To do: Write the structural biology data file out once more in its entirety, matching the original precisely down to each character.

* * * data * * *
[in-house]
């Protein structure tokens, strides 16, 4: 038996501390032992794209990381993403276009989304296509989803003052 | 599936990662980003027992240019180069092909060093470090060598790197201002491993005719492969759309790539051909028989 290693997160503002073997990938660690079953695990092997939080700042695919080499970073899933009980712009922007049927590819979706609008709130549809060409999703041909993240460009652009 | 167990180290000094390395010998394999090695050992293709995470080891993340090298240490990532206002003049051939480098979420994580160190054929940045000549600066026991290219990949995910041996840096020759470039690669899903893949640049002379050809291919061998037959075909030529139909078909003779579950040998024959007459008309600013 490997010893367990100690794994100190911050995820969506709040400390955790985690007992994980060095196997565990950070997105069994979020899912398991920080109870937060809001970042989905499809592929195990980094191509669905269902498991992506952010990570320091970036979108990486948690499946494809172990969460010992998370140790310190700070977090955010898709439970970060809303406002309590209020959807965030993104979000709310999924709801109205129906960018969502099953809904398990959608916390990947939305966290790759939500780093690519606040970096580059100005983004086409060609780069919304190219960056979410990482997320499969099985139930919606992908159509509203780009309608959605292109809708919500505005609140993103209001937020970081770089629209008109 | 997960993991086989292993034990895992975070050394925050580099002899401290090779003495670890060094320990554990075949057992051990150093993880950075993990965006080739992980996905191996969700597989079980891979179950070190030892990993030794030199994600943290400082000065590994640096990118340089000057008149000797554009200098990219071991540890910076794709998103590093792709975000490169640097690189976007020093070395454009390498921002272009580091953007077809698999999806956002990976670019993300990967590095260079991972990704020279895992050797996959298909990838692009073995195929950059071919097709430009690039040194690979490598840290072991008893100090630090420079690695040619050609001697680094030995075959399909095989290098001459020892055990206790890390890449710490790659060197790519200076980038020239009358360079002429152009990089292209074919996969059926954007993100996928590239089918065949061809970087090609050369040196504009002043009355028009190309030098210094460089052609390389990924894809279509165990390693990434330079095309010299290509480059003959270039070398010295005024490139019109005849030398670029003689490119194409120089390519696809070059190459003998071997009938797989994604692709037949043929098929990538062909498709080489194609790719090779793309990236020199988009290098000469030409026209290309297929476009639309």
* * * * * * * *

[in-house]
């Protein structure tokens, strides 16, 4: 038996501390032992794209990381993403276009989304296509989803003052 | 599936990662980003027992240019180069092909060093470090060598790197201002491993005719492969759309790539051909028989 290693997160503002073997990938660690079953695990092997939080700042695919080499970073899933009980712009922007049927590819979706609008709130549809060409999703041909993240460009652009 | 167990180290000094390395010998394999090695050992293709995470080891993340090298240490990532206002003049051939480098979420994580160190054929940045000549600066026991290219990949995910041996840096020759470039690669899903893949640049002379050809291919061998037959075909030529139909078909003779579950040998024959007459008309600013 490997010893367990100690794994100190911050995820969506709040400390955790985690007992994980060095196997565990950070997105069994979020899912398991920080109870937060809001970042989905499809592929195990980094191509669905269902498991992506952010990570320091970036979108990486948690499946494809172990969460010992998370140790310190700070977090955010898709439970970060809303406002309590209020959807965030993104979000709310999924709801109205129906960018969502099953809904398990959608916390990947939305966290790759939500780093690519606040970096580059100005983004086409060609780069919304190219960056979410990482997320499969099985139930919606992908159509509203780009309608959605292109809708919500505005609140993103209001937020970081770089629209008109 | 997960993991086989292993034990895992975070050394925050580099002899401290090779003495670890060094320990554990075949057992051990150093993880950075993990965006080739992980996905191996969700597989079980891979179950070190030892990993030794030199994600943290400082000065590994640096990118340089000057008149000797554009200098990219071991540890910076794709998103590093792709975000490169640097690189976007020093070395454009390498921002272009580091953007077809698999999806956002990976670019993300990967590095260079991972990704020279895992050797996959298909990838692009073995195929950059071919097709430009690039040194690979490598840290072991008893100090630090420079690695040619050609001697680094030995075959399909095989290098001459020892055990206790890390890449710490790659060197790519200076980038020239009358360079002429152009990089292209074919996969059926954007993100996928590239089918065949061809970087090609050369040196504009002043009355028009190309030098210094460089052609390389990924894809279509165990390693990434330079095309010299290509480059003959270039070398010295005024490139019109005849030398670029003689490119194409120089390519696809070059190459003998071997009938797989994604692709037949043929098929990538062909498709080489194609790719090779793309990236020199988009290098000469030409026209290309297929476009639309």